Philadelphia is a cynical city. Years of disappointment in our sports teams, being stuck in between the global behemoth of New York City and the country’s capital like the neglected middle child, and, well, our reputation for demonstrating anything but brotherly love has brooded a victim mentality.
It’s tough to be an athlete in our city. When our athletes fail to perform, we are the first to criticize. This goes for managers and owners, too. We wear our hearts on our sleeves, and our sleeves have said, “You disappointed us, but we’re used to it.” It’s still love, it just looks a lot different than what you think love looks like. It’s tough love. It’s the love you endure in spite of being heartbroken over and over again.
That’s how it had been, anyway.
This year, right from the beginning of the season, a new attitude was born. A new outlook started to take shape. It’s something that you can see with your eyes when you watch the season unfold, but it becomes more and more real as you FEEL it happening. It didn’t look like struggling and striving, though you could see they were working hard. It looked like joy, camaraderie, and faith, and it was contagious.
I’ve had this theory since first studying quantum mechanics and neuroscience in 2008 – Philly teams have lost so much because of US – the fans – and our expectations, our shame, and disappointment. On the metaphysical side, we are attracting what we put our focus on, and when we focus on their poor performance and everything they did wrong, we manifest more of that. Then there’s the neuroscience part of it:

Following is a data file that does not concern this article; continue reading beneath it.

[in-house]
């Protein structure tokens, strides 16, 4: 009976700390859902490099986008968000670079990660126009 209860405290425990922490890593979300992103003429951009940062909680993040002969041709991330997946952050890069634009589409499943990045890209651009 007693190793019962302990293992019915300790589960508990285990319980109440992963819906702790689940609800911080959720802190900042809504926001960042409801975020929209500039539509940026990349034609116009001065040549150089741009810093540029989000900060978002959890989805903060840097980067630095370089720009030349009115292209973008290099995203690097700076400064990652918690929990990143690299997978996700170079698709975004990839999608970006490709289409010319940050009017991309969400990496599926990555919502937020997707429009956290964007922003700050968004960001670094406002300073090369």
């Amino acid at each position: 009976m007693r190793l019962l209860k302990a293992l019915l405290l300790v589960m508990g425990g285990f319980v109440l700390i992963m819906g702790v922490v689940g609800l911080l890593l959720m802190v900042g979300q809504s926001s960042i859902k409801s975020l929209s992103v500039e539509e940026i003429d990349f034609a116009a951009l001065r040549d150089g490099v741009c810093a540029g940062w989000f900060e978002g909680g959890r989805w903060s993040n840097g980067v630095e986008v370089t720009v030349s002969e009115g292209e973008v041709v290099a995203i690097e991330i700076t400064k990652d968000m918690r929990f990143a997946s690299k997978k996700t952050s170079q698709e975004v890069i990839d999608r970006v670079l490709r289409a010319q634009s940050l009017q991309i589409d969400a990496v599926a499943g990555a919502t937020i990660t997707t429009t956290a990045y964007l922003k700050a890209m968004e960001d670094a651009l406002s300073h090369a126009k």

- If you associate a negative experience with an action, your brain will want you to avoid it.
- If you don’t have any expectations of a good outcome, you will not give it your best effort.
- If you feel like you’ve been treated unfairly, you will be inclined to sabotage the success (even your own) to punish the offender.
I know I can’t take credit for this AT ALL, but the year I formulated this theory was the year the Phillies won the World Series. I was in the city that night, on Broad Street, with my dad. It was a night I’ll never forget. The magic lasted for a while, but there was still an underlying, “Bet they can’t do that again” belief that all the magic and the fairy dust settled back into the dirt. Even though I thought I had stumbled on something significant that should have inspired me to keep the faith, I couldn’t shake the doubts.
This Eagles team, though. This coach, these players. There was even something different about Jeffrey Lurie. It was their surrender and their knowing that their destiny was bigger than any one of them individually. It was their practiced celebrations that let YOU know that THEY knew there were going to be some big moments to celebrate. It was their locker room energy. It was their totally calm interviews, even as another player made the DL. It was their “next man up” mentality. It was their lack of ego. It was their belief in and support of each other. They made me believe, and even though the city is full of cynics, and some remained so, I never saw so much hope and faith among my fellow Phans.